Before I even tell this story–I’m fine. It’s all fine.
Today was such a stupid day to cap off a long long string of stupid days. G had a horrible toothache and had found a dentist who could see him at noon. I’ve been out sick for a couple of days but was finally starting to feel better. Then Carlos said, “My tummy hurts” at bedtime last night.
You know how that sentence turns out. Lots of laundry and not much sleep. So when G and I were deciding how to manage today with a sick kid, we stood over our phones and hashed through the calendars.
“OK,” I said, “I can stay home this morning but I have two things this afternoon that I can’t move or miss–at 1 and 2:30.” He checked his phone. “That will work. I’ve got a few things this morning then dentist at 12:30.” We’d hand off Carlos at noon (Lord willing and the breakfast doesn’t rise).
Everything worked out fine. I logged in to work from the love seat while Carlos had some yogurt and screen time. Carlos got to play in a warm bubble bath until he was wrinkly so that I had time to diagnose form submission problems, send mass emails, post news stories, reschedule appointments. I kept the wheels on the bus and the boy hydrated and the laundry going. Like moms do.
By the time G got home, Carlos was dressed and fed and ready for an uhventure (to the dentist’s office!). I got myself dressed and fed and ready for a follow-up diagnostic mammogram.
The regular one I had on Monday didn’t get the thumbs up from the radiologist. Instead of getting the thin pink envelope in the mail that says, “All good!” I got the call from a very neutral sounding scheduling secretary to come back in for another look. OK. No big deal. Hooray for good insurance and 3D imaging and all of that. All of that stuff I never ever ever want to think about.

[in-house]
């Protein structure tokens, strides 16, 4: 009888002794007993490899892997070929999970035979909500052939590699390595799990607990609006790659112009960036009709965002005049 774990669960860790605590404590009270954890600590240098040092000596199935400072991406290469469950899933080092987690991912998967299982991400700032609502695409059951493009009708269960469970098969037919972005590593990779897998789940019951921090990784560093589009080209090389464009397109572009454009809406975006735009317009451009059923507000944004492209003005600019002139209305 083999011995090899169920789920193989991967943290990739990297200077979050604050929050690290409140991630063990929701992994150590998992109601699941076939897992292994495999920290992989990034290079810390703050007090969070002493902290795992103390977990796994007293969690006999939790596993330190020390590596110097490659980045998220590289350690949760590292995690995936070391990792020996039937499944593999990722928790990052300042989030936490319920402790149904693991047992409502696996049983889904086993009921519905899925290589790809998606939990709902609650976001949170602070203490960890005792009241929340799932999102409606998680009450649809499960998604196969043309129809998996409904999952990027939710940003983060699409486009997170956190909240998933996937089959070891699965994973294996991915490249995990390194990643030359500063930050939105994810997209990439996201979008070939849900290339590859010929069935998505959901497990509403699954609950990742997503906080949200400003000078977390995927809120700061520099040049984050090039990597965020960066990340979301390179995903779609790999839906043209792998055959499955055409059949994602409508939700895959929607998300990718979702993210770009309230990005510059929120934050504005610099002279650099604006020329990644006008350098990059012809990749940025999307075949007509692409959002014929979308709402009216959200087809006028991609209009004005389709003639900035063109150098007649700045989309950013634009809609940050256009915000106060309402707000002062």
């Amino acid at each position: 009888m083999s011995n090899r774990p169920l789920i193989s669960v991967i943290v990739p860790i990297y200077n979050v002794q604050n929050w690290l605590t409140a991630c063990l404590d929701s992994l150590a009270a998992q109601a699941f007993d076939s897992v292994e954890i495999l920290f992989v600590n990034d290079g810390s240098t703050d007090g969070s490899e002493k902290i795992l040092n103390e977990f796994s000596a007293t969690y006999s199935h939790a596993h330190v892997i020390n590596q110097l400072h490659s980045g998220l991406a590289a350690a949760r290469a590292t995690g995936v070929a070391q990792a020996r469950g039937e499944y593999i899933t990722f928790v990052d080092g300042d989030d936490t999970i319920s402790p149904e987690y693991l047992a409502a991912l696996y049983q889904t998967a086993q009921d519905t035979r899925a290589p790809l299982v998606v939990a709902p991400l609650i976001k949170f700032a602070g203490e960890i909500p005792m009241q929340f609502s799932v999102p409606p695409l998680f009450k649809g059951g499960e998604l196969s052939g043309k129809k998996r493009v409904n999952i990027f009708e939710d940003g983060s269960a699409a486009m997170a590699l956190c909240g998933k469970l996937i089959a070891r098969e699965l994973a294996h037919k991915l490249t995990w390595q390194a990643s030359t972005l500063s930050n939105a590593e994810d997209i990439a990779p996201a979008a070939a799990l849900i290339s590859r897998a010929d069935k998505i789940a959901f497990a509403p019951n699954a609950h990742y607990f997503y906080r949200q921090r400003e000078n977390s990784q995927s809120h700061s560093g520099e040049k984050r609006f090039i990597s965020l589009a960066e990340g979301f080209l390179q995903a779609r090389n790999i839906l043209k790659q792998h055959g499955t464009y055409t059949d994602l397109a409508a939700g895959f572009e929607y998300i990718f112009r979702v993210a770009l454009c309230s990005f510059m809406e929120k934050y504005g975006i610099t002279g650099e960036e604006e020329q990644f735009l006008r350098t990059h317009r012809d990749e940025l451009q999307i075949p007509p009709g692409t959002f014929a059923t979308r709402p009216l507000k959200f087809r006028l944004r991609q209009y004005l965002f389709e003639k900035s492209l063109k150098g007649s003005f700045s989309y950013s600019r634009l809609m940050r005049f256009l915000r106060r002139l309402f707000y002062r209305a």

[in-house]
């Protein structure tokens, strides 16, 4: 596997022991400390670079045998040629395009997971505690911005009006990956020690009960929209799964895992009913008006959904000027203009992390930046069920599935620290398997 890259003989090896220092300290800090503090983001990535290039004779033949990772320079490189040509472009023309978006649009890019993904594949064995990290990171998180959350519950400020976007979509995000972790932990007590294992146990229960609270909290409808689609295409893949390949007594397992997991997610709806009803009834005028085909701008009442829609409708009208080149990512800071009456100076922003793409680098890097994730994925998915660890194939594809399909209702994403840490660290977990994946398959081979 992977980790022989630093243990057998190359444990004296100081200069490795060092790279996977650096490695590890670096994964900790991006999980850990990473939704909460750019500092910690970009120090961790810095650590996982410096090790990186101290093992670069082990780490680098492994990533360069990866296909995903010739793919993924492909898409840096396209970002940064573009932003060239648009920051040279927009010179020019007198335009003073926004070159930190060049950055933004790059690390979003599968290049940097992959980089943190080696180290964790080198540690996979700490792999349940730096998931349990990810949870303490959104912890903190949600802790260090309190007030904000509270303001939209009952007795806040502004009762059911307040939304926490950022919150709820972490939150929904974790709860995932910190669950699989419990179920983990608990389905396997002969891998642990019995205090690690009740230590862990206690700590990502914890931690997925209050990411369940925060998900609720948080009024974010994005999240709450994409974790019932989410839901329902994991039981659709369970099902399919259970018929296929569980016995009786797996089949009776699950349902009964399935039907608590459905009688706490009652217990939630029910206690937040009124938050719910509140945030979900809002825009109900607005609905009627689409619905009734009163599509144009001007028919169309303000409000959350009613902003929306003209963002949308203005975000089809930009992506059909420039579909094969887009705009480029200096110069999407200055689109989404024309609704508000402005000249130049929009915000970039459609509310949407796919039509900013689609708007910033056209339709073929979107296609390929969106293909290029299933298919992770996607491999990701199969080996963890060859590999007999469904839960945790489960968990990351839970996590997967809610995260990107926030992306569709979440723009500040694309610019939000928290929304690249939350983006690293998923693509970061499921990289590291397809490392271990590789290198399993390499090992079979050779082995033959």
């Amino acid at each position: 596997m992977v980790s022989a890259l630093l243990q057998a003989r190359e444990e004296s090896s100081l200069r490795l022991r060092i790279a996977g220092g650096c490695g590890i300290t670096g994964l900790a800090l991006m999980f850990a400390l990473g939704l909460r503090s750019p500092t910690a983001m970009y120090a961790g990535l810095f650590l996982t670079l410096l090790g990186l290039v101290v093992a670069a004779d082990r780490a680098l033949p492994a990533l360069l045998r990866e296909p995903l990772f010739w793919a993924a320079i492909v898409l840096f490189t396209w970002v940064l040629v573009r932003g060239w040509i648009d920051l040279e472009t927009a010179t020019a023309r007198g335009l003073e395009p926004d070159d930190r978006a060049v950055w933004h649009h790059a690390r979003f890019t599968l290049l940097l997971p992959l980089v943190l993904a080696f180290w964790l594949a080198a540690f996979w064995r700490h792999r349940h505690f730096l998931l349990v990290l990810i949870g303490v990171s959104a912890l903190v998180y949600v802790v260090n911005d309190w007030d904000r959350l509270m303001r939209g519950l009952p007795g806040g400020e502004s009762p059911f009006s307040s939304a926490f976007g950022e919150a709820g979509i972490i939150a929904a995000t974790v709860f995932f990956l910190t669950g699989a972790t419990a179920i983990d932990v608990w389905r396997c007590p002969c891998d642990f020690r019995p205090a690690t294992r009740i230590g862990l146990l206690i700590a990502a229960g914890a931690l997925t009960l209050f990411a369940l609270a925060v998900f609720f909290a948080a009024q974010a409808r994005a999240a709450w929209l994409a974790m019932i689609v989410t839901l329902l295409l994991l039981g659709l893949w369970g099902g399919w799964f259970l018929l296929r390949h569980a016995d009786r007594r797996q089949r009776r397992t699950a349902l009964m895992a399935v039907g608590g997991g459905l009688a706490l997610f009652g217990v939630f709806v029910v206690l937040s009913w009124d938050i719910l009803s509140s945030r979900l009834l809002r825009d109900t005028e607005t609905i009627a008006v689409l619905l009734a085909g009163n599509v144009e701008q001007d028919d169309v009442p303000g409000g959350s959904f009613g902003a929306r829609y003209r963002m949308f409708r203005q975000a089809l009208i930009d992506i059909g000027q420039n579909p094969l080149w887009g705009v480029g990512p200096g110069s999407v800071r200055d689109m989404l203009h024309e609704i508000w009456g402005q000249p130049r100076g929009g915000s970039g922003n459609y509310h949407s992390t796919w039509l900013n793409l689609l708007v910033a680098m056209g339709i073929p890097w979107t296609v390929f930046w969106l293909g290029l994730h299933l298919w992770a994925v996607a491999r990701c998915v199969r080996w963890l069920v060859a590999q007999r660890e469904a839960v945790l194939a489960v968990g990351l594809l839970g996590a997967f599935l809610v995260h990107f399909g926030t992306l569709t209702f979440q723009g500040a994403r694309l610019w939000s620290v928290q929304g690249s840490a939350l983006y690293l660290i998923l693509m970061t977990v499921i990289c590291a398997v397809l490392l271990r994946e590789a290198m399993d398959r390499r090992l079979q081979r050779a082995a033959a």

It’s weird when you work at the place where you get your healthcare. It’s not anonymous. It’s Monita taking my insurance card and Odessa printing forms and Cathy doing the scheduling. Vickie walks by and Connie is the boss and everyone knows my name. Even in the waiting room, I sat next to the mother of Carlos’ kindergarten teacher. It’s another day at work, except I’m remembering that sometimes it’s not good news.
She positioned my right breast and compressed the plastic plates. I watched the digital pressure reading–30 lbs. I stood calmly, doing as I was told. It’s not that bad, the squeezing. It’s better than not knowing. She steps behind the clear screen and as the imaging arm moves and clicks and whirrs, she says, “Hold your chin up high and breathe….stop breathing.” Three clicks.
As I’m holding it all together and focusing my eyes on a screw on a conduit clamp near the ceiling, everything stops.
Stop breathing. What if this is the first paragraph in the story where I stop breathing? I don’t want to stop breathing.
I tell myself that I’m being dramatic. That this is normal. That every time we upgrade the machinery, I need a new baseline. That I have about a 20% chance of developing breast cancer in my lifetime.
“And breathe.” She comes out from behind the screen and we move on to the next series of images. She spends more time on my right breast and I start to get suspicious. I let my eyes move to the screen where the digital image is displayed and a giant white constellation burns its way into my heart.
I’m held fast in the machine again and I don’t want to cry but I saw what I saw.
“And (whirr) stop breathing…(three clicks)…and breathe.”